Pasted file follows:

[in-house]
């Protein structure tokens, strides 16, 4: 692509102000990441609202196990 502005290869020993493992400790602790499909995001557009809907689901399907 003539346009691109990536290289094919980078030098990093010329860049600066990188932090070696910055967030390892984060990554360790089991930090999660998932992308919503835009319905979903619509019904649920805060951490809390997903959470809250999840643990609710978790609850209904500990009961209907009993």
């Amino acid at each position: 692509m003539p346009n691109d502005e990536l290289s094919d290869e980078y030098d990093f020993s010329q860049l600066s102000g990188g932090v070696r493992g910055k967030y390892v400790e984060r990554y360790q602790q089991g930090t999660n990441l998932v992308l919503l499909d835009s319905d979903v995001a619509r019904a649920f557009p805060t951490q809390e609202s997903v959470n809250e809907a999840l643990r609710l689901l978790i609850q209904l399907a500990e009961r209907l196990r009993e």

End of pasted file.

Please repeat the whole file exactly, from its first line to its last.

[in-house]
């Protein structure tokens, strides 16, 4: 692509102000990441609202196990 502005290869020993493992400790602790499909995001557009809907689901399907 003539346009691109990536290289094919980078030098990093010329860049600066990188932090070696910055967030390892984060990554360790089991930090999660998932992308919503835009319905979903619509019904649920805060951490809390997903959470809250999840643990609710978790609850209904500990009961209907009993």
């Amino acid at each position: 692509m003539p346009n691109d502005e990536l290289s094919d290869e980078y030098d990093f020993s010329q860049l600066s102000g990188g932090v070696r493992g910055k967030y390892v400790e984060r990554y360790q602790q089991g930090t999660n990441l998932v992308l919503l499909d835009s319905d979903v995001a619509r019904a649920f557009p805060t951490q809390e609202s997903v959470n809250e809907a999840l643990r609710l689901l978790i609850q209904l399907a500990e009961r209907l196990r009993e």